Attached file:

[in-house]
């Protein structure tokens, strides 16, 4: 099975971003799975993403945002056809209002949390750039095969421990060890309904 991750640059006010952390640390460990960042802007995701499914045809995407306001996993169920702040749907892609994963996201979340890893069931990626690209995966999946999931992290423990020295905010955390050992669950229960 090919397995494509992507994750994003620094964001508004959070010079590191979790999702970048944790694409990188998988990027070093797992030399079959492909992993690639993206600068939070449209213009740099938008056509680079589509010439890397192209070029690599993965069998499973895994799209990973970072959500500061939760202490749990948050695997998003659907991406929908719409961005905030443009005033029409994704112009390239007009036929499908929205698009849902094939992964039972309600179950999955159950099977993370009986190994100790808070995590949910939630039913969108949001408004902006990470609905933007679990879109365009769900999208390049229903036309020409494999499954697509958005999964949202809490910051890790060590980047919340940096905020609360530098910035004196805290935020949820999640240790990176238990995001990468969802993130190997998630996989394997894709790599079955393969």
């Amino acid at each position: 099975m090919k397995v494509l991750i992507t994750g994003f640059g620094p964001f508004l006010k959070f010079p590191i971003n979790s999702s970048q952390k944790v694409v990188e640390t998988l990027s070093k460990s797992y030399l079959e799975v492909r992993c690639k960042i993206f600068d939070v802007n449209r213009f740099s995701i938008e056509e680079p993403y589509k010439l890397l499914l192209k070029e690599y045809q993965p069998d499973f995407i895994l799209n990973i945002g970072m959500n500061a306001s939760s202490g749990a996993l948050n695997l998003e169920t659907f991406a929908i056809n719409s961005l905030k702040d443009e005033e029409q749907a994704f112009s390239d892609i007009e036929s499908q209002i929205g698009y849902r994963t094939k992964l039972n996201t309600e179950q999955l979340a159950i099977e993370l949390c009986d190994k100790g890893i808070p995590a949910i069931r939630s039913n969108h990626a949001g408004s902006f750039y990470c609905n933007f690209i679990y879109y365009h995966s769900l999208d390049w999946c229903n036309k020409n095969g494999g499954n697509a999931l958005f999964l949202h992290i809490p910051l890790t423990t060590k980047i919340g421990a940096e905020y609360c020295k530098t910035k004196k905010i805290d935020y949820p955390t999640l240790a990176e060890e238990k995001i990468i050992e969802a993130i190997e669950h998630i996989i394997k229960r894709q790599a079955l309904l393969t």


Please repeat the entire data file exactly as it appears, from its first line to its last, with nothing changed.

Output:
[in-house]
């Protein structure tokens, strides 16, 4: 099975971003799975993403945002056809209002949390750039095969421990060890309904 991750640059006010952390640390460990960042802007995701499914045809995407306001996993169920702040749907892609994963996201979340890893069931990626690209995966999946999931992290423990020295905010955390050992669950229960 090919397995494509992507994750994003620094964001508004959070010079590191979790999702970048944790694409990188998988990027070093797992030399079959492909992993690639993206600068939070449209213009740099938008056509680079589509010439890397192209070029690599993965069998499973895994799209990973970072959500500061939760202490749990948050695997998003659907991406929908719409961005905030443009005033029409994704112009390239007009036929499908929205698009849902094939992964039972309600179950999955159950099977993370009986190994100790808070995590949910939630039913969108949001408004902006990470609905933007679990879109365009769900999208390049229903036309020409494999499954697509958005999964949202809490910051890790060590980047919340940096905020609360530098910035004196805290935020949820999640240790990176238990995001990468969802993130190997998630996989394997894709790599079955393969």
């Amino acid at each position: 099975m090919k397995v494509l991750i992507t994750g994003f640059g620094p964001f508004l006010k959070f010079p590191i971003n979790s999702s970048q952390k944790v694409v990188e640390t998988l990027s070093k460990s797992y030399l079959e799975v492909r992993c690639k960042i993206f600068d939070v802007n449209r213009f740099s995701i938008e056509e680079p993403y589509k010439l890397l499914l192209k070029e690599y045809q993965p069998d499973f995407i895994l799209n990973i945002g970072m959500n500061a306001s939760s202490g749990a996993l948050n695997l998003e169920t659907f991406a929908i056809n719409s961005l905030k702040d443009e005033e029409q749907a994704f112009s390239d892609i007009e036929s499908q209002i929205g698009y849902r994963t094939k992964l039972n996201t309600e179950q999955l979340a159950i099977e993370l949390c009986d190994k100790g890893i808070p995590a949910i069931r939630s039913n969108h990626a949001g408004s902006f750039y990470c609905n933007f690209i679990y879109y365009h995966s769900l999208d390049w999946c229903n036309k020409n095969g494999g499954n697509a999931l958005f999964l949202h992290i809490p910051l890790t423990t060590k980047i919340g421990a940096e905020y609360c020295k530098t910035k004196k905010i805290d935020y949820p955390t999640l240790a990176e060890e238990k995001i990468i050992e969802a993130i190997e669950h998630i996989i394997k229960r894709q790599a079955l309904l393969t």